Are BEV sales targets, like so many other events planned for 2020, now sadly postponed to some future date?

Al Bedwell, Director, Global Powertrain

09 April 2020

COVID-19: Can Battery Electric Car Sales Buck the Trend?

Much current automotive analysis concerns the impact of COVID-19 on headline vehicles sales and production numbers. And rightly so, as these are being downgraded in an unprecedented way as markets endure near-shutdown conditions. But this was supposed to be the year when electrification of the European car market, particularly battery electric vehicle (BEV) sales, really moved up a gear.

Is that aspiration, like so many other events planned for 2020, now sadly postponed to some future date? At risk is not just the momentum that the battery electric sector has built up, but the ability to meet EU new car average CO2 emission targets for this year and next. A leap in the sales of electrified vehicles is key to this achievement. Our analysis proceeds under the assumption that the legislated CO2 targets will remain in place, although with such seismic upheaval in the industry, they could be relaxed.

As for the numbers so far, the 13 Western European markets for which we have March 2020 results saw aggregate passenger BEV sales of just under 47,000 units. The same group of markets achieved 37,000 sales in March 2019. If we assume that 40% of sales were lost in March due to the COVID-19 effect, then a true reflection of underlying BEV demand might have been as high as 80,000 units, a YoY growth rate of 120%. Despite COVID-19, some markets actually achieved more than this.

UK BEV sales, at 11,700 units, were up by 200% YoY placing the UK at least at number three in the global BEV sales ranking in March of this year and possibly at number 2 depending on the outcome of China’s March BEV market. Norway’s March BEV market was a robust 55% of all car sales in that month.

LMCA’s pre-COVID-19 pan-Europe BEV sales forecast for 2020 was 650k units. The current forecast for the same region is 625k which is 75% up on 2019. This may seem surprising, as we have reduced our 2020 pan-Europe car market expectation by circa 20% in the last few weeks. Positive adjustments were made to the BEV forecast prior to the COVID-19 reassessment, raising the base position. This was particularly true of the UK where the impact of company car taxation changes was deemed to be more impactful than previously thought. However, the key reasons for maintaining a positive outlook on BEV demand for 2020 lie elsewhere.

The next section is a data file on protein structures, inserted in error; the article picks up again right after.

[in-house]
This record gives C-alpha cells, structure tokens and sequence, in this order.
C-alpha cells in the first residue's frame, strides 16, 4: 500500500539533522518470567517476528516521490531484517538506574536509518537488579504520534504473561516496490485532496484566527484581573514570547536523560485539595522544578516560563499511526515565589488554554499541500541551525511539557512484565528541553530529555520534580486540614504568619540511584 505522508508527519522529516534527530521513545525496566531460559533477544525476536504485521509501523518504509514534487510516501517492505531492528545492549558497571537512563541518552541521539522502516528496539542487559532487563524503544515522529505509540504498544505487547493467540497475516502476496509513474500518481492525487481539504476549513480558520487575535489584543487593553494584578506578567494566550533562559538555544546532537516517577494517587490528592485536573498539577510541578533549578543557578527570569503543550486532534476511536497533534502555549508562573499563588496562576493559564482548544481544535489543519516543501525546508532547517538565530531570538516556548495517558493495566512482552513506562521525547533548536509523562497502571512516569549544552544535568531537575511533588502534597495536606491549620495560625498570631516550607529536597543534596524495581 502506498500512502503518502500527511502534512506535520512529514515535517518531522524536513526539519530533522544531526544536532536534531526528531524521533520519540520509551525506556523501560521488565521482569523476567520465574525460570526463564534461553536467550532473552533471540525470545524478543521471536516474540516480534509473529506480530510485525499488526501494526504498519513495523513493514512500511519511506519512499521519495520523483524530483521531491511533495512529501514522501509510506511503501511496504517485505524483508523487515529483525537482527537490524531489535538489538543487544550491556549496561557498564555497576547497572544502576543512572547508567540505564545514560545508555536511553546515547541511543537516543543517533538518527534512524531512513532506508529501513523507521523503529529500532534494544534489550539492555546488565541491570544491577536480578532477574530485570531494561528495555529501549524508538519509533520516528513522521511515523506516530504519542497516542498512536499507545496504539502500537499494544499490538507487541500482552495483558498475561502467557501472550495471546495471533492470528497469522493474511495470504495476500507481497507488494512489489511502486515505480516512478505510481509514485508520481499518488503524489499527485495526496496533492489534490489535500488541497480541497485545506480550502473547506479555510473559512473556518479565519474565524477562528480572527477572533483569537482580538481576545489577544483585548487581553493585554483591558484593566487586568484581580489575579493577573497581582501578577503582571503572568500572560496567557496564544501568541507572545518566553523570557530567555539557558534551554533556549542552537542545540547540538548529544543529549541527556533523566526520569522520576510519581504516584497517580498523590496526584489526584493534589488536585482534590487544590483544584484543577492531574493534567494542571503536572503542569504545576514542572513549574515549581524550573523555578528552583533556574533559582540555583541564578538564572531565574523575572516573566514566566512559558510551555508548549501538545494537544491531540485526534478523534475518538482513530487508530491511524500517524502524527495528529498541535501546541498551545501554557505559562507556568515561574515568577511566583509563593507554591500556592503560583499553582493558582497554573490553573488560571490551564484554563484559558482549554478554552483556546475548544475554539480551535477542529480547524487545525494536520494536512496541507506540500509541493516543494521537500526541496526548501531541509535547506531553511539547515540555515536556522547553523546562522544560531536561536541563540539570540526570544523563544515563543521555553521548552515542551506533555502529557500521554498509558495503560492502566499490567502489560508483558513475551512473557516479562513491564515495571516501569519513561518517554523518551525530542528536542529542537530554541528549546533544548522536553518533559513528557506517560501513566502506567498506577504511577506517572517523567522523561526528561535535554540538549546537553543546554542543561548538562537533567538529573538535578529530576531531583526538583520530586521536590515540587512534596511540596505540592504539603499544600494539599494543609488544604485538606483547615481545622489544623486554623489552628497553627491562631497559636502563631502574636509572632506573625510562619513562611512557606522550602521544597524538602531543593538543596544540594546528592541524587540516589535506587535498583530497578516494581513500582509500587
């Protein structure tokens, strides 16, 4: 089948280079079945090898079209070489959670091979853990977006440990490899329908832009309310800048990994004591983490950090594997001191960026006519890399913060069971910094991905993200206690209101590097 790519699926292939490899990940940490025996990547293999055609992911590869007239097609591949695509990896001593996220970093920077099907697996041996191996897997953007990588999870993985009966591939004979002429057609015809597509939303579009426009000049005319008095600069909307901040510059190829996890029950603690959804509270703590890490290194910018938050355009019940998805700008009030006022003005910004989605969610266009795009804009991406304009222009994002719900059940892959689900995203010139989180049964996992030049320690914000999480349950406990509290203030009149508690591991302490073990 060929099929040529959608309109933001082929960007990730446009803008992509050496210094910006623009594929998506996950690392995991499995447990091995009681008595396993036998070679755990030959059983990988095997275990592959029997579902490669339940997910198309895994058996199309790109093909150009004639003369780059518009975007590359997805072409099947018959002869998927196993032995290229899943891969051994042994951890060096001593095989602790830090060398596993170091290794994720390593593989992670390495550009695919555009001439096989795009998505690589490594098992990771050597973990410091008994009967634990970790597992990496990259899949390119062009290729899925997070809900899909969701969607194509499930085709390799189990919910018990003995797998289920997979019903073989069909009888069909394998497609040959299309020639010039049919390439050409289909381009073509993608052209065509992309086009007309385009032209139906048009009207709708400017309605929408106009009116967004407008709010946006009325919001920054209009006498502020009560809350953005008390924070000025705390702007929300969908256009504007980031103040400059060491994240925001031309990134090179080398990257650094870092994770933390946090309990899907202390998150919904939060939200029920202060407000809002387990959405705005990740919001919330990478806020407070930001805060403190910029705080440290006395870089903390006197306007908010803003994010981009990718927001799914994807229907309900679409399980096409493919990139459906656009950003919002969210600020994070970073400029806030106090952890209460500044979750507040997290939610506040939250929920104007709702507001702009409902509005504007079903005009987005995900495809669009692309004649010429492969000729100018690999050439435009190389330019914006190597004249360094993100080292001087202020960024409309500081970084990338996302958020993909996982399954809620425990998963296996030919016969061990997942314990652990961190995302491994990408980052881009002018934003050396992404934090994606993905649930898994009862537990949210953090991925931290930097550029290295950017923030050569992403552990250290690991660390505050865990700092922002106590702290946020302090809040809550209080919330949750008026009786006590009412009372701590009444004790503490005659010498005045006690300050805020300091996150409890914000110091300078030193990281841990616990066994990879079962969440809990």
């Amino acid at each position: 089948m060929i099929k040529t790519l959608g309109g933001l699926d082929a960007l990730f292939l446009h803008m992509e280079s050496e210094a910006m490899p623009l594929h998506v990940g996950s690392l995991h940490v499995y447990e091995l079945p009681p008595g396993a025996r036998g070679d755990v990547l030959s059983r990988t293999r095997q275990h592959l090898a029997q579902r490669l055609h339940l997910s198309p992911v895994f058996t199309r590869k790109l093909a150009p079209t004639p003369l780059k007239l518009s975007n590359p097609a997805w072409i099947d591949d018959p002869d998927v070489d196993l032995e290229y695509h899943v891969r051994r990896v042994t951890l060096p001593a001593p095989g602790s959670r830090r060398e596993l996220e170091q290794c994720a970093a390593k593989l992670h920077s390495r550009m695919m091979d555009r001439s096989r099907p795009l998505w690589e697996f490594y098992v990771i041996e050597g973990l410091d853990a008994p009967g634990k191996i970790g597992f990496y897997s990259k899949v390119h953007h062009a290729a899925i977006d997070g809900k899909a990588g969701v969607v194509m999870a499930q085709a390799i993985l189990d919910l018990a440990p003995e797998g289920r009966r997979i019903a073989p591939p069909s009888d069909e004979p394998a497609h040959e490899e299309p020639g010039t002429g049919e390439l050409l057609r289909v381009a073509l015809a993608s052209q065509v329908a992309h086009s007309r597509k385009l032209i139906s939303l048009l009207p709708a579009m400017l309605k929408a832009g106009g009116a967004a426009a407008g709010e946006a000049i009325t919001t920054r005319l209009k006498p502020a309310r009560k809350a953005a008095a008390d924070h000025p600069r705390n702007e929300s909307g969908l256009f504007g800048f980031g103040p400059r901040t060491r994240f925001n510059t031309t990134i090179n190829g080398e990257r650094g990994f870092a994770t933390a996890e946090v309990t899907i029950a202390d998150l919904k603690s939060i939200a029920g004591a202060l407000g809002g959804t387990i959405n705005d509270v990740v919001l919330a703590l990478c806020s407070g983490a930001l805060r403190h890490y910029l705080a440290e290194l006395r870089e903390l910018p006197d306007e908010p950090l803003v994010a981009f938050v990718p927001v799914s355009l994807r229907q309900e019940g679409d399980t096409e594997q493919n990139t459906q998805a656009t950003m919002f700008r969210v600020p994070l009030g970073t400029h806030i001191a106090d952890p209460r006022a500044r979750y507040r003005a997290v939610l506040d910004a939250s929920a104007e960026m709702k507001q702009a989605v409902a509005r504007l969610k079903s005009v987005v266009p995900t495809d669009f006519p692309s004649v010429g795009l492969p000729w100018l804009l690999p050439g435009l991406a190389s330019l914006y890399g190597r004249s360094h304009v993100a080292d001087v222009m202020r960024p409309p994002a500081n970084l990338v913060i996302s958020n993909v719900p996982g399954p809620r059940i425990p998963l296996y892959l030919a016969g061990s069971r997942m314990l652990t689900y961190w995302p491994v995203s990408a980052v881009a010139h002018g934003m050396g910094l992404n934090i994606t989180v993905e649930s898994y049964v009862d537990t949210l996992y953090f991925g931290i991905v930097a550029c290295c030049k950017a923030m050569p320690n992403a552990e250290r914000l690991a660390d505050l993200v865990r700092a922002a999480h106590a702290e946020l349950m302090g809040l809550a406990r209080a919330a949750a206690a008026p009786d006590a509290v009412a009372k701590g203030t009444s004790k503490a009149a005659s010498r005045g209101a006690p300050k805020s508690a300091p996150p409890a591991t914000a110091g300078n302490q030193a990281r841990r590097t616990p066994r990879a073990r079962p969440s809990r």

We think OEMs will prioritise electrification projects as far as possible rather than let them wither on the vine. The COVID-19 crisis is a transient situation, but the shift to electrification is baked into the future strategy, and indeed survival, of the European industry and no-one wants to get left behind.

We’re not hearing of BEV supply chain investments being scaled back or deliberately delayed.

CO2-based scrappage schemes are possible. By their very nature they would favour electrified vehicles, and particularly those with the lowest CO2 of all: BEVs. An opportunity for a cost-effective stimulus to the low emission sector may arise should governments choose to follow this path.

The counter argument is that as car buyers delay purchases or downsize their budgets, BEV sales will suffer disproportionately due to their high price positioning. This is possible, but even at 625,000 sales, BEV share of all car sales in the pan-Europe region in 2020 would be just 4.1%. That’s double the achievement of 2019 but remains not far off the territory of the early adopter, and we know that such buyers are less influenced by affordability than the mass market purchaser. Elsewhere, we hear of delivery delays to VW’s ID.3 model possibly to August, and that was before the COVID-19 crisis. This must be a risk to the 2020 BEV forecast, but not a new one.

Perhaps supporting the view of containable disruption to the BEV market is the attitude of Germany’s car producing sector. In the main, it remains in support of the current CO2 emissions targets. One would have thought that if OEMs expected their electrification strategy to be seriously derailed, they would be lobbying hard for an extension of compliance deadlines. Meanwhile, Tesla had an above-expectation sales performance in quarter one of this year, reinforcing the message that resolute action is required by others to secure a slice of the expanding BEV pie.